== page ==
Hacker News new | comments | show | ask | jobs | submit login

For some reason they seem to be very interested in the peak current.

I guess the higher the current the better you vaporize the material?




Actually the most important figure is not just the peak current amp limit, but the actual continuous discharge amperage limit. While batteries are capable of higher peak discharge rates in very short bursts, you really do not want to push this and instead should stay below the continuous discharge amperage limit.

The higher this limit generally the "safer" the battery performs in high drain operations like actually vaping the ecig, and this means that not only can you go to higher power levels, but that lower ones will also generally not heat the battery as much, and reduce the risk of thermal runaway or venting.

Take a variable power mod using power regulation set at 50w (a relatively common power setting for enthusiast/higher end vapers but that can be a daily driver), with an atomizer at 0.18ohms resistance and a Sony VTC5 18650 as the battery with 2600mAh capacity and a sustained safe current amperage limit of 30A.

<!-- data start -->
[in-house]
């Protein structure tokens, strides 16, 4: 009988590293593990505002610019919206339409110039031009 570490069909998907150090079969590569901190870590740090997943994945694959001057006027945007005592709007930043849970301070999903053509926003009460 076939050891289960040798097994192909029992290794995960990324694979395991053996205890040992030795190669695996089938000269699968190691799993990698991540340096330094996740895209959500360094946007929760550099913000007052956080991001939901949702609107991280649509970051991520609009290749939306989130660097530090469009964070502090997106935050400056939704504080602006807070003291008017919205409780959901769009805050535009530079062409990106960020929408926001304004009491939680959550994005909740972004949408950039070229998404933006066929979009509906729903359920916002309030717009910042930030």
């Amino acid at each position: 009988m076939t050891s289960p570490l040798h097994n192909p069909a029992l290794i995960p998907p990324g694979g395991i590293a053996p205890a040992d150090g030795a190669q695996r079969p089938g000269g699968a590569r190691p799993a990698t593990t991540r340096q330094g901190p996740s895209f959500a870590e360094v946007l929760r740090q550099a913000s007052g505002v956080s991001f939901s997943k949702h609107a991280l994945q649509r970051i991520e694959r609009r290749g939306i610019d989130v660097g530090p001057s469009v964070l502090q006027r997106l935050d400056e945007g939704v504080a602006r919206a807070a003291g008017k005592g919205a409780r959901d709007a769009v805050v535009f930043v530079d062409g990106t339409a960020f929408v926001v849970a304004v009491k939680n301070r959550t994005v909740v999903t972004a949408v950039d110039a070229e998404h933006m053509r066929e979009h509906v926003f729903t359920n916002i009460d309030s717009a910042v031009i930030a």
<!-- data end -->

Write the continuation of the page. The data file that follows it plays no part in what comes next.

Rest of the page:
To get 50w you will need to apply 3.00V / 0.18ohms or 16.67 amps. If you for instance choose a poor battery re-wrap, like this Cylaid 3500mAh advertised at 10amp continuous discharge, which is actually just a "re-wrapped" battery which can only sustain 8 amps, you would be in dangerous territory where the battery would likely get much hotter than a quality one and have higher potential for thermal runaway/venting.

https://www.e-cigarette-forum.com/forum/threads/cylaid-10a-3...

The most interesting thing you'll notice is an inverse relationship with capacity in mAh and continuous discharge in amperage. You can either have a higher capacity battery with lower continuous discharge current, or a lower capacity battery with higher continuous discharge current, not both.


On a regulated device, the coil resistance is irrelevant to battery amp draw. 50W will consume the same amount of current regardless of what it is being used for. The right way to figure it is 50W/3.7V = 13.5A. Add a bit more on that to account for regulator inefficiency. It also rises as the battery discharges down to cutoff voltage, which is usually 3.0 or 3.2V.

This holds true even if the coil is 0.5Ω




Guidelines | FAQ | Support | API | Security | Lists | Bookmarklet | Legal | Apply to YC | Contact

Search: